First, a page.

Two-tier Wages, Second-Class Workers

When Autoworker President Buzz Hargrove makes new pronouncements, they carry weight within and beyond the labour movement – even when, as has recently been the case, they seem to undermine what Canadian unions have always stood for. What then are we to make of Hargrove’s defiant declaration, in response to the permanent two-tier system negotiated in the U.S., that this is one automotive import that won’t cross the border into Canada?

The significance of the “two-tier system” is that it takes the inequalities that have been growing within the workforce to a new stage: it brings them right into the workplace and includes the union as an accomplice. The agreement last fall between the UAW and GM, Ford, and Chrysler divided jobs into “core” and “non-core” jobs. The wage rate for workers newly hired into the non-core jobs will be permanently cut in half and benefits still further – in spite of these workers doing the exact same work as others getting the higher rate. This agreement was sold on the basis of needing to compete with the Japanese transplants and doing do in a way that would shift the concessions to future workers. For the young workers to come, this has not only reduced their access to decent-paying jobs, but done so in a way that formally defines them as permanent second-class workers – hardly a formula for generating the enthusiasm, amongst a new generation of workers, that is so critical for any revival of unions.

But is it possible, in this most-integrated of industries and with the rise of the loonie, for Canadians to ignore the developments in the USA? The high value of the loonie is indeed a serious problem for the Canadian auto industry (and Canadian manufacturing more generally). But the Canadian operations still benefit from Canada’s health care system; even with the companies shifting the risk of health care on to their employees, the company share of costs for active workers and of the new funding arrangements remain high relative to Canada. Factoring in the high productivity and quality of Canadian plants, the likelihood of a long-run Canadian dollar in the $.93-.95 range, and the fact that labour costs are in any case under 10% of the price of a vehicle, mean that the rise of the loonie is in fact not that decisive. Jobs, as the past three decades could not have made any clearer, depend on both larger corporate strategies and circumstances beyond the companies control: between 1978, when the era of concessions began in the U.S. and the present, UAW Big Three membership has fallen by some 80% – from 750,000 to under 170,000.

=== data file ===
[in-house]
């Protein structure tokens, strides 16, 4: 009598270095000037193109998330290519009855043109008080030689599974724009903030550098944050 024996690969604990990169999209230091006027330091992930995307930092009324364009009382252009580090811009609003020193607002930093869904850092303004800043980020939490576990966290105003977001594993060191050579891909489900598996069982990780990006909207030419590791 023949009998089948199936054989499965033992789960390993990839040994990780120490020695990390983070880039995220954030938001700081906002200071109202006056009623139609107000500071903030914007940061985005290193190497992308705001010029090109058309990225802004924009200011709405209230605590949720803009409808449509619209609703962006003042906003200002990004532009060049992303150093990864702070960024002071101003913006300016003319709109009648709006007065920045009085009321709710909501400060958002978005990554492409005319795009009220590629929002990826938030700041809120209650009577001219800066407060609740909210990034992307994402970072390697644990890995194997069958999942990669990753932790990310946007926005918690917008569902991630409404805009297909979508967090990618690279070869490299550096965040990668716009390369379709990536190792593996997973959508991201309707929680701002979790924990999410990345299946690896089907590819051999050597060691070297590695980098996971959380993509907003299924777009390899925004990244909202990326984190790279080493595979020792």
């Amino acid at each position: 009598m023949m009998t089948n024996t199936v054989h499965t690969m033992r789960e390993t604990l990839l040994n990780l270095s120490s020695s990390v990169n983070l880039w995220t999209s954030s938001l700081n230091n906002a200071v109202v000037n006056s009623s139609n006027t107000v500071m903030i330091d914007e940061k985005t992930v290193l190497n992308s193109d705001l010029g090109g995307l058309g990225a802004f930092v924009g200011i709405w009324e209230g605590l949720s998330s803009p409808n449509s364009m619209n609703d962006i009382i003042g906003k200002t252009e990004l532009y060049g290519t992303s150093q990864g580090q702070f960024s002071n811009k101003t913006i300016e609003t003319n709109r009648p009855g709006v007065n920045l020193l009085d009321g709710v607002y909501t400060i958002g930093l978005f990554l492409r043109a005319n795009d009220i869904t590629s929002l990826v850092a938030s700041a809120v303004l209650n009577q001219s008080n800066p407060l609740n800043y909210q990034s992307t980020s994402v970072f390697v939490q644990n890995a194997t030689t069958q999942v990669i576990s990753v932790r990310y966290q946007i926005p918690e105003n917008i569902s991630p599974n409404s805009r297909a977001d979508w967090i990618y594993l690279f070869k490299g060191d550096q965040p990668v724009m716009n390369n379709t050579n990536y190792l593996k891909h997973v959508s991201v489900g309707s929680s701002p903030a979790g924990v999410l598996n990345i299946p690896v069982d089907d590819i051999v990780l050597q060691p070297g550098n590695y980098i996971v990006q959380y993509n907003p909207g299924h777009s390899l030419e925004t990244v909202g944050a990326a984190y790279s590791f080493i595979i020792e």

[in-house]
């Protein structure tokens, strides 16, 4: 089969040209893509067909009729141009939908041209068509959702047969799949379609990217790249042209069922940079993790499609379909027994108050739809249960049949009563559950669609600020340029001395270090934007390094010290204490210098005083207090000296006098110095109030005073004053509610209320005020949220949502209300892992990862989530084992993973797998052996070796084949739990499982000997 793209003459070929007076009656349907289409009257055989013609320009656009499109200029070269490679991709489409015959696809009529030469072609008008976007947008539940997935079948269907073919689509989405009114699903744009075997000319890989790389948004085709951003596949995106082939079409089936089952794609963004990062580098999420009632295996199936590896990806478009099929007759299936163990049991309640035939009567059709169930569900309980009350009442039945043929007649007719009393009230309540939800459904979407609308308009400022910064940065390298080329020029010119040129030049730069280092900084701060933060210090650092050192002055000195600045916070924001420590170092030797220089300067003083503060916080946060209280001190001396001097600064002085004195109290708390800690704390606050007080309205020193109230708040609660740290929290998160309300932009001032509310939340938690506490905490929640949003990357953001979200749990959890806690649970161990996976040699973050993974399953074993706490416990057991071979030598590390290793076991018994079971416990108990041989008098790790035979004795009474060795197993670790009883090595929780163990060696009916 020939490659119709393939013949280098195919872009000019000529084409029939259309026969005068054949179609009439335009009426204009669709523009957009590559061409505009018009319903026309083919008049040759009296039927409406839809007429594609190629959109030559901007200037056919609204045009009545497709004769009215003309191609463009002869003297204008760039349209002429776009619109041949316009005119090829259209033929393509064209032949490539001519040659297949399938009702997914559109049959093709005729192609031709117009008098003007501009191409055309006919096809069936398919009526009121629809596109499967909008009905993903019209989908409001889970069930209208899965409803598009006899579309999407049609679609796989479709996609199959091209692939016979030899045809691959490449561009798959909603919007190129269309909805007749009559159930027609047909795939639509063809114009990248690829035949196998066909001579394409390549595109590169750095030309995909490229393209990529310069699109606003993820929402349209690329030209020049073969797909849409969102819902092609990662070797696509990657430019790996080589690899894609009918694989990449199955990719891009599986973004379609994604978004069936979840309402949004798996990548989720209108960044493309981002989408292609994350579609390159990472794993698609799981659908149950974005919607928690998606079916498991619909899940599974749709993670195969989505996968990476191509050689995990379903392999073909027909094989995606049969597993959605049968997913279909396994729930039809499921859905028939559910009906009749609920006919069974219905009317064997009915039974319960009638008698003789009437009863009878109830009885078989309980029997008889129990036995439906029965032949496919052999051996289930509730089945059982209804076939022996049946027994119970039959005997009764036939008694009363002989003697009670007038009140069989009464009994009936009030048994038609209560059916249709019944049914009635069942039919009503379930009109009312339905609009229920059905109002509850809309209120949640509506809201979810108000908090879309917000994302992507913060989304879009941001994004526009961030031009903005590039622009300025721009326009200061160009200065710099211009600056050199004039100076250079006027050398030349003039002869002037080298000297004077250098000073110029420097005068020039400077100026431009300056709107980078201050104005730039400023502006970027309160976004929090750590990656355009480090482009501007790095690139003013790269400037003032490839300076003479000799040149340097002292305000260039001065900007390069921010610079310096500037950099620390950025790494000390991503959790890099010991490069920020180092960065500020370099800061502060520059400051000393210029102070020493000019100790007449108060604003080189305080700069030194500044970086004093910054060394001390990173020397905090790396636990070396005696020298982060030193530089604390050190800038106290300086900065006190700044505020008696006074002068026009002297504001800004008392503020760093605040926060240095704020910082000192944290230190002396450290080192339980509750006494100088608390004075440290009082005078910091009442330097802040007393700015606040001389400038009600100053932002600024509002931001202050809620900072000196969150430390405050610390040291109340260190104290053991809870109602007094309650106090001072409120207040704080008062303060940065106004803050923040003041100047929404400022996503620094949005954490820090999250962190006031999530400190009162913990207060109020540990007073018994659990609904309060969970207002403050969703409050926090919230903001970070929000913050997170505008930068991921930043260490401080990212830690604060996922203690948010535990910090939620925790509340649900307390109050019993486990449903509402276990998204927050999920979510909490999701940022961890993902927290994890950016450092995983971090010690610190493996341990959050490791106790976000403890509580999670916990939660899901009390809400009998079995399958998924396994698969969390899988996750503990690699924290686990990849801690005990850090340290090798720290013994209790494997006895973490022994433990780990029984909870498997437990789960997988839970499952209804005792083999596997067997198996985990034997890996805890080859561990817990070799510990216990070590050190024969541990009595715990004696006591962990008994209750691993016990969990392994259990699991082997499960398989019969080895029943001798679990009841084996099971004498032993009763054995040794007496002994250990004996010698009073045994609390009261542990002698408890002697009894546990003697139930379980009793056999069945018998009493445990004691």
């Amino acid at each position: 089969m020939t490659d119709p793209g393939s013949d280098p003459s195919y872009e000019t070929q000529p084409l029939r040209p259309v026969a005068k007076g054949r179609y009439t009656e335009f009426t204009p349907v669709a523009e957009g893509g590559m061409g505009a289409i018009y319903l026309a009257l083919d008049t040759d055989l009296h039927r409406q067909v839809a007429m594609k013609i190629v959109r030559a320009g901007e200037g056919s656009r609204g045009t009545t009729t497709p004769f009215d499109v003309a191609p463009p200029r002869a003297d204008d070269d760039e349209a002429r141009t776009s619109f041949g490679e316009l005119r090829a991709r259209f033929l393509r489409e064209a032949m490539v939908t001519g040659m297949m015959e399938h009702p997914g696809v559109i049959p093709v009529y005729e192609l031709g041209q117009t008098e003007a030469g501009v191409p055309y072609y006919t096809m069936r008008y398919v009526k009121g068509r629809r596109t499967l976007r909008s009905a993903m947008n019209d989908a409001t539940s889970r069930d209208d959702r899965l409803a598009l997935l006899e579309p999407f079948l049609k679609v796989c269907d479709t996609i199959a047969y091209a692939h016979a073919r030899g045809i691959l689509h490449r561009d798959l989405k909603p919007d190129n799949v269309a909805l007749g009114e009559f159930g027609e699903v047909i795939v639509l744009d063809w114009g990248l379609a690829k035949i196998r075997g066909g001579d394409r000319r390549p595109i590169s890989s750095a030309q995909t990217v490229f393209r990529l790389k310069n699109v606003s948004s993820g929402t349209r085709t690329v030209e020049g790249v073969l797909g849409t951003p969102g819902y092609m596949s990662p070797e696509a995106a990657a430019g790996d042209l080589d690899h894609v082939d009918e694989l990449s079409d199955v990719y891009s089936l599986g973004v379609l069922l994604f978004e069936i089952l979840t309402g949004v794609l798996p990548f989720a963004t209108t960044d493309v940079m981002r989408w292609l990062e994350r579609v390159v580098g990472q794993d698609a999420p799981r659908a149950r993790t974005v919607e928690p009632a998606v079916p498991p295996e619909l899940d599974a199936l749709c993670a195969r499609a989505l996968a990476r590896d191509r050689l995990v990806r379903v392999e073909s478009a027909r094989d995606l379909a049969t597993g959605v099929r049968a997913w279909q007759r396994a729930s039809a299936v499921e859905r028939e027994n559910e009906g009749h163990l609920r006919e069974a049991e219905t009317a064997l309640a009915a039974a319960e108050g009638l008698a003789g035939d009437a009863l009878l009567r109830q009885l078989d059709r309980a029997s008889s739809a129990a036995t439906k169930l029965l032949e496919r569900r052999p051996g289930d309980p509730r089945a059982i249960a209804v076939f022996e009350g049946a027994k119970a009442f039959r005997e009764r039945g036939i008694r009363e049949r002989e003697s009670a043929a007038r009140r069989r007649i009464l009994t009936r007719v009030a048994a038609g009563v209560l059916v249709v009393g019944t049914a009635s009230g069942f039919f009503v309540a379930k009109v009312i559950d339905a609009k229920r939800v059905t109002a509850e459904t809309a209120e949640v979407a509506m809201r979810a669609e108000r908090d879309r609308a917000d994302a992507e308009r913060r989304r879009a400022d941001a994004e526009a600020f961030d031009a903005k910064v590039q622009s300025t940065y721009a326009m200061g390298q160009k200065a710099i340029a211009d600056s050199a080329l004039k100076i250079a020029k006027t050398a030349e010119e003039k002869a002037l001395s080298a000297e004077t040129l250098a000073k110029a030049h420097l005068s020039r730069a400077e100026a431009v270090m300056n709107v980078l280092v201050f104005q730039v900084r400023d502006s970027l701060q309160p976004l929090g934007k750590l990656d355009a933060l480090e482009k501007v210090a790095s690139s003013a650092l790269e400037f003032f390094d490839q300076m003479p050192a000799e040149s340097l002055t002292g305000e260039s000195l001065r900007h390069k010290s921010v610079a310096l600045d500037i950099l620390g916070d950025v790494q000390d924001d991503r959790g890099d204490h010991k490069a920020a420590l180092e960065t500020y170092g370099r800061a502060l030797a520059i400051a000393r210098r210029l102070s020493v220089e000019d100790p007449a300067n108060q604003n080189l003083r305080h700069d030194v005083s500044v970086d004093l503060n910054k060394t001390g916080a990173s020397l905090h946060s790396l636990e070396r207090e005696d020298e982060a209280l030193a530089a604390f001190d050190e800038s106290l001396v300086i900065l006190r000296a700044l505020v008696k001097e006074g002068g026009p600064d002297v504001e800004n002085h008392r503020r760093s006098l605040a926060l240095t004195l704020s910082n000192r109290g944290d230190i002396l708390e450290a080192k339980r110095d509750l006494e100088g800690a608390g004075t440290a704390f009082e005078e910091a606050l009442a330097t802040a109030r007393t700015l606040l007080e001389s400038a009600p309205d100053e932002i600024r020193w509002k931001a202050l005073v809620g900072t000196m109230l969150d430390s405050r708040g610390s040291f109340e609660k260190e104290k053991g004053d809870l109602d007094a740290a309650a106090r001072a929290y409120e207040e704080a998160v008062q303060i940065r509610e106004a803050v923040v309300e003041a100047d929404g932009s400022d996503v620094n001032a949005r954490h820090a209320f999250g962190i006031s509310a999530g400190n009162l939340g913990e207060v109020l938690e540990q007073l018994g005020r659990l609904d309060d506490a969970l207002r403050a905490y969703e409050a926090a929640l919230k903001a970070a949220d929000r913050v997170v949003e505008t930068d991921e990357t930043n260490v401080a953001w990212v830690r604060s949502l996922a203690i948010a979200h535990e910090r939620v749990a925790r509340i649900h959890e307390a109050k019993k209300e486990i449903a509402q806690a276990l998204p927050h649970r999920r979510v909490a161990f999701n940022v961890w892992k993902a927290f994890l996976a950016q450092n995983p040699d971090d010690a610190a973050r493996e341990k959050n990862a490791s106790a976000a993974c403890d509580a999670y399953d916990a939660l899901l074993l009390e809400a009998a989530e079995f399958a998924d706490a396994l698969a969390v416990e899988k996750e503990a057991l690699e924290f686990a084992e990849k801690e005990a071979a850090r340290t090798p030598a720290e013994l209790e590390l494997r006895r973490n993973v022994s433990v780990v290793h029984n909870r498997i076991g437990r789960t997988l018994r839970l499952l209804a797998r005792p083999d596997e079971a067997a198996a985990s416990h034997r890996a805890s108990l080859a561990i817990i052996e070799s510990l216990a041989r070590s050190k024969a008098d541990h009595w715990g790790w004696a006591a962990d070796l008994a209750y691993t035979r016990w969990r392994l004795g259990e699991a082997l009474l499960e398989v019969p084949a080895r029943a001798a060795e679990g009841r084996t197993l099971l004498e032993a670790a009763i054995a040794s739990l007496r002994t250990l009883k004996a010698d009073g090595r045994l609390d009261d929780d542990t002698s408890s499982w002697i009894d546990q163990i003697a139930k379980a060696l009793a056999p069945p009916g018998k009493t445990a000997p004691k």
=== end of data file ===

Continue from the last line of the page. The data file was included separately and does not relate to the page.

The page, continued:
Yet, if U.S. auto wages do start moving to half their present level, Canadian autoworkers could clearly not simply “bargain as usual.” The key here lies in how American workers themselves respond. Many American workers did vote against this agreement (almost half at Chrysler and one-third at GM) and more are coming on side as they come to see that even in terms of competitiveness, the two-tier system is a sham. Japanese auto companies have a well-developed two-tier system at home, but have not implemented it in their U.S. plants for fear of this driving their workers to unionization. With the UAW now bringing it into American plants, the door will be opened for the Japanese companies to now follow suit. Net result: lower wages for autoworkers at the big Three and the transplants paying for higher salaries to corporate executives and greater dividends to stockholders, with absolutely no change in relative competitiveness and job security.

This dawning recognition has led to an impressive opposition emerging in the U.S. that is determined to cast out this offensive system in its own bargaining in 2011. In this context, what happens this coming fall in Canada is crucial. A Canadian surrender would weaken that movement, but if the Canadians do challenge it this has the potential to inspire and deepen the resistance in the U.S. thereby ease longer-term pressure on the Canadians.

There are those in the labour movement (and perhaps some within the CAW) who treat Hargrove’s promise to take on such a fight with great skepticism. They raise the concessions earlier made in Oshawa, Bramalea and elsewhere, and note that Hargrove was hardly worried about the inequalities facing workers when he came out in support of politicians who bore a large responsibility for the policies that aggravated those inequalities. They point to the Magna agreement which, in surrendering the right to strike and the right of workers to democratically determine their own in-plant structures, essentially created a two-tier system within the CAW. And some question whether, if the CAW does reject the two-tier system, it will only do so by letting the companies achieve the same results in other forms (e.g. though outsourcing) or at the expense of concessions elsewhere (giving up time off the job).

Yet, Hargrove’s strong statements against the American agreement are surely welcome. Hargrove has stuck his neck out and if the CAW in fact takes on this fight it, the rest of the labour movement must be there in support – for reasons of solidarity, self-interest and the future of its own shaky status. •

Sam Gindin was research director of the Canadian Auto Workers from 1974–2000. He is co-author (with Leo Panitch) of The Making of Global Capitalism (Verso), and co-author with Leo Panitch and Steve Maher of The Socialist Challenge Today, the expanded and updated American edition (Haymarket).